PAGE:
Article from North East Times

You’ve seen the film and read the book – divorce and relationship breakup have to be a battle, right?  Wrong.

Gone are the days of talk of “taking to the cleaners” and lawyers “adding oil to the fire”.  If you think this approach will get you anywhere but a painful trip to the bank you’re sorely mistaken.  There is no magic promised land of the easy divorce but it need not be a dramatic showpiece of aggressive litigation either.  This approach officially died in 1982 with the birth of the group Resolution.  You use an ipad now and wouldn’t choose an Amstrad, would you?

In divorce, like life, one size does not fit all.  Why should it?  You may not be a 1950’s style Don and Betty Draper of “Mad Men” or even an uber modern power couple like Alicia and Peter Florrick in “The Good Wife”.  And let’s face it, few of us can or want to compare our situations to the other ficitious character of “the celebrity”.  Could there really another Russell Brand and Katy Perry?  No one relationship is the same.  That’s the point.

The 3rd of January is known as “D-Day” ( Divorce Day) to family lawyers.  It is our  busiest day of the year.  Divorce is on the rise.  Fact.  The National Office of Statistics has reported that this has been so since 2003. This year in the first week of January senior family judge Sir Paul Coleridge encouraged couples to ‘mend it not end it’.

There is no point in dramatising what is already one of the most difficult and painful life experiences emotionally, financially and psychologically.

A good specialist family lawyer knows how to deliver robust advice and deal firmly and fairly with you, your partner and their lawyer but most of all deal with potential complications and give you all the options.  You may not be able to mend it ,but you can end it without making it worse.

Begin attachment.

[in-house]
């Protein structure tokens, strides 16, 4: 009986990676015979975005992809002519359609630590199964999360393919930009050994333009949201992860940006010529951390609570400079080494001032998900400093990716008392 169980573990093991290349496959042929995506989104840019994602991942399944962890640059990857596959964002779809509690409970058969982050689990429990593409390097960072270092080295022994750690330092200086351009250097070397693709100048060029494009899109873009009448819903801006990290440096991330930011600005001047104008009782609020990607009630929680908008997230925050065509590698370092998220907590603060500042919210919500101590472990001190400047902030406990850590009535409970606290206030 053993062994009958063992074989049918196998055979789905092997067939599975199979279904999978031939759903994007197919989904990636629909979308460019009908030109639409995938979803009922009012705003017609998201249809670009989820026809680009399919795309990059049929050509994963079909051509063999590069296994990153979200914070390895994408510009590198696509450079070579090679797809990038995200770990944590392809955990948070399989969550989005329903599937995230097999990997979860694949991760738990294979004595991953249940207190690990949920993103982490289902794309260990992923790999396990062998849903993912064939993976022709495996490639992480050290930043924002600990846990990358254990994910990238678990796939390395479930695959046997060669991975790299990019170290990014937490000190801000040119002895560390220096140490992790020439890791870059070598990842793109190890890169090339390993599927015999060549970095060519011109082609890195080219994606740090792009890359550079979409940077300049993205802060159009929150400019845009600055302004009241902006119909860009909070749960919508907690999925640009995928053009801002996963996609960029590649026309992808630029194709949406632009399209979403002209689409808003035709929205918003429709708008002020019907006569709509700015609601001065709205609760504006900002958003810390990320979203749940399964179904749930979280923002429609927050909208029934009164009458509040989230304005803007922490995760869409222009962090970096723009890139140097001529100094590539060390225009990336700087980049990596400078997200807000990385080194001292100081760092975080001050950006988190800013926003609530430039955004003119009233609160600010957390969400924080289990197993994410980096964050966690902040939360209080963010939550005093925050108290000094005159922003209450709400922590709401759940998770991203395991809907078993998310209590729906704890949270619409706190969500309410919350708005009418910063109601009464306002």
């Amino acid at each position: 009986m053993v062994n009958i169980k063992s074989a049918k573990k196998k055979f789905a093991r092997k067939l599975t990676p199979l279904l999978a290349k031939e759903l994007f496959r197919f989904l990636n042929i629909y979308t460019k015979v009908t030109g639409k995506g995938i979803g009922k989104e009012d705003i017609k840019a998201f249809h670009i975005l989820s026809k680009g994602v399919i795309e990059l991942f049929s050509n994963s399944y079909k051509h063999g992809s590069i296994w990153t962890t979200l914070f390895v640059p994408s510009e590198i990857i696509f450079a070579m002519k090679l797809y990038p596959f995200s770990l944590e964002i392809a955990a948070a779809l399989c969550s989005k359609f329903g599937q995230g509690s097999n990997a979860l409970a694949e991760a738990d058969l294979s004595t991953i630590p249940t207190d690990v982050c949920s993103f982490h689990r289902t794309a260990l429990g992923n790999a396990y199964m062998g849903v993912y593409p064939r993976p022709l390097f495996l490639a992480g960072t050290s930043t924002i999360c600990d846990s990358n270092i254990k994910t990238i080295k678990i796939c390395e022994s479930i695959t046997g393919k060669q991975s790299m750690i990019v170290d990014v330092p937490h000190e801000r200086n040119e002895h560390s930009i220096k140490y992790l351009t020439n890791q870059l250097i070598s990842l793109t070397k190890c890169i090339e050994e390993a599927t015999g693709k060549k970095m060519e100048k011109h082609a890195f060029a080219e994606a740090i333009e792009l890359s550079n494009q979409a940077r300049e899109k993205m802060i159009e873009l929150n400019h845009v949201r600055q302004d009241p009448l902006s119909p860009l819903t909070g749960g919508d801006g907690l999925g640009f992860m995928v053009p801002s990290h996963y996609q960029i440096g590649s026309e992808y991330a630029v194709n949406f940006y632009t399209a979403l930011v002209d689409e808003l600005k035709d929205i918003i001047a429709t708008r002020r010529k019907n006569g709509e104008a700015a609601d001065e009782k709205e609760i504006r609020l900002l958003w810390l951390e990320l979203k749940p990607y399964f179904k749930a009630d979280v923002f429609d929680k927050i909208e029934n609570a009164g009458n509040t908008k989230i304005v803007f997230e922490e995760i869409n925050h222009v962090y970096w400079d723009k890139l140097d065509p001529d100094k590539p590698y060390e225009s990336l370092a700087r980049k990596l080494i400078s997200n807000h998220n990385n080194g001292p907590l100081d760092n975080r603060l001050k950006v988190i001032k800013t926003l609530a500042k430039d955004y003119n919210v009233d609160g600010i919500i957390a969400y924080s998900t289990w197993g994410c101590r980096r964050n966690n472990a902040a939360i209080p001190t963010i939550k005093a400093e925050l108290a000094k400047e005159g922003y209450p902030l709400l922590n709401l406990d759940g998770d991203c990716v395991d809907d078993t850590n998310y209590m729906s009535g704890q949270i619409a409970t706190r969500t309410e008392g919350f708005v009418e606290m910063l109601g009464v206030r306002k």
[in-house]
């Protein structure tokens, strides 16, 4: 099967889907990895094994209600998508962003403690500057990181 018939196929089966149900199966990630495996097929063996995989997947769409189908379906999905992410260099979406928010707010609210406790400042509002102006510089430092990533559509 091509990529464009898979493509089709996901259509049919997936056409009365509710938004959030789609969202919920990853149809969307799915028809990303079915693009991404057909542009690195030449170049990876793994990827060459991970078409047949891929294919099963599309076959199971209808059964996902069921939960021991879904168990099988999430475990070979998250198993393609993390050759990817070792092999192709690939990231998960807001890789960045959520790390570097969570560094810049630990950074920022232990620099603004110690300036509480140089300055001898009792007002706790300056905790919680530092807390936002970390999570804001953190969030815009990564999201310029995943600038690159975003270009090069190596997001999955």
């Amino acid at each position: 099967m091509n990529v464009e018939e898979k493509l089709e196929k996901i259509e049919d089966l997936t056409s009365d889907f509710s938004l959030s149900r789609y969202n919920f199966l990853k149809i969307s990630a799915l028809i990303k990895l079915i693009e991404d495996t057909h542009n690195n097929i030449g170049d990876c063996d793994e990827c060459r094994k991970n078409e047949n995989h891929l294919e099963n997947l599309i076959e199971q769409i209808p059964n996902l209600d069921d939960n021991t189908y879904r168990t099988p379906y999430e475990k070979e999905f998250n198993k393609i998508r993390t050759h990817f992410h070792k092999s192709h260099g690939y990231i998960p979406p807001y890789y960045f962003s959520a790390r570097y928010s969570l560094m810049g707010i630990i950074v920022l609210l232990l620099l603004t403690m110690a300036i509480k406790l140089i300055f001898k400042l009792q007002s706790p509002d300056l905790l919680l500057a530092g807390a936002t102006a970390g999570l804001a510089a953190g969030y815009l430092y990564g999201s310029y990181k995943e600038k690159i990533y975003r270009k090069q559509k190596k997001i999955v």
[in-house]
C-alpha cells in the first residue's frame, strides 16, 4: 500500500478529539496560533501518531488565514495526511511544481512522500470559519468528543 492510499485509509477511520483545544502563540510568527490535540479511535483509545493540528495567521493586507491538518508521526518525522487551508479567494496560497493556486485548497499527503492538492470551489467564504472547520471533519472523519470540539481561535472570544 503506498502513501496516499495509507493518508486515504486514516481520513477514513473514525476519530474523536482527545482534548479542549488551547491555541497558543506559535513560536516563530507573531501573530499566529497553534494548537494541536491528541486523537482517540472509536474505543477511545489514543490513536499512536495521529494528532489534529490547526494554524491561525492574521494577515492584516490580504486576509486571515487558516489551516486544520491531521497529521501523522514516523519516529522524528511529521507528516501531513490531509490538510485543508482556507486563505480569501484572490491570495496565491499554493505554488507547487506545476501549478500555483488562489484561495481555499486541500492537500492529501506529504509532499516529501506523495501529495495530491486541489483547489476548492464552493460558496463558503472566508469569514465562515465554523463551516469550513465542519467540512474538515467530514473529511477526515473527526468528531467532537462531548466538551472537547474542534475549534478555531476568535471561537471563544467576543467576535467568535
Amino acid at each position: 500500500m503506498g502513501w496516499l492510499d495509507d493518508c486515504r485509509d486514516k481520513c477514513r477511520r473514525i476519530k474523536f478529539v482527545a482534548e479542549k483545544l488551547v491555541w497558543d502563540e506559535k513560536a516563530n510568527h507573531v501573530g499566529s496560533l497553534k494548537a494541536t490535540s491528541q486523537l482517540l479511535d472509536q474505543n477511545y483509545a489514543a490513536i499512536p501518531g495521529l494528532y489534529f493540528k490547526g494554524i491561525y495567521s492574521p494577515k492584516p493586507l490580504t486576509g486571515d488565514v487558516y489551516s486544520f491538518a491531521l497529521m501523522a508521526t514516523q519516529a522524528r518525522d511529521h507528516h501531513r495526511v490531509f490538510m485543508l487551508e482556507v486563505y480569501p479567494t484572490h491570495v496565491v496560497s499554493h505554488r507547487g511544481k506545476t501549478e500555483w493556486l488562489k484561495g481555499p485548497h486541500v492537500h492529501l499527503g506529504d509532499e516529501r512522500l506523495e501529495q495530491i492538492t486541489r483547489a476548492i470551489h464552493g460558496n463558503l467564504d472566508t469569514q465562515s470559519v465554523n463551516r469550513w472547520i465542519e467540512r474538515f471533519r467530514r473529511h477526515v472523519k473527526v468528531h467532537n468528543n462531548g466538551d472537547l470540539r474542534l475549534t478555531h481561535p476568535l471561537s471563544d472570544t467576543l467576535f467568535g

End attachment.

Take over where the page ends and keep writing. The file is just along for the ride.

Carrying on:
What’s the Drama?

I’m not saying there can’t be complications.  That is different.

There can be and that is reason, more than ever before in a changing world, to take specialist advice.

Consider this from an average life in the day of a family lawyer:-

  • Where will your children live and how often should they see the other parent?
  • Hidden assets – will your partner/spouse not disclose what income or assets they have?  Beware of ‘self-help’.  This may get you into hot water but again there are ways and means of discovering the true assets.
  • Maintenance – How much needs to be paid and can you afford it?  Perhaps you need to provide for a disabled child or private or university education and the CSA can’t assist.
  • Is there a pre-nuptial agreement?  Since the well publicised decision in Radmacher in 2010, these agreements are on the increase, particularly in second marriages.
  • How will you deal with the family business or other company or inherited or Trust assets?
  • Are you over 60?  There is a rise of separations in this agegroup known as the ‘silver separations’.  This itself brings complexities of need.
  • International aspects – is your partner/spouse a foreign national or have links to a place outside England and Wales?  If so beware of the forum race.  England and Wales start from the point of equal financial division being fair.  Not every jurisdiction does.  Will your partner relocate with the children without agreement?  There are options to prevent this that need not mean you cannot work together.
  • And finally, if you are not married the complex legal web of living together.

How to mend it when you end it

Keep the drama for a night with the box-set or the red-tops.

Complication is not code for expensive high tension litigation.  Back in 1982 some sensible lawyers got together and formed “Resolution”.  By employing a non-confrontational approach lawyers can assist you to narrow issues and agree as much as you can to avoid a Judge imposing an order no one might want. Old style practices are changing and so they should.  Collaborative law, mediation, negotiation and yes even sometimes litigation are tools to be used, but so is good old common sense.

The law is a blunt tool and a lawyer worth instructing is a creative practical lawyer with all the methods at their disposal.

The methods are modern but the advice is classic.

Don’t make a drama out of a crisis.

Written by Jo Hall, Assistant Solicitor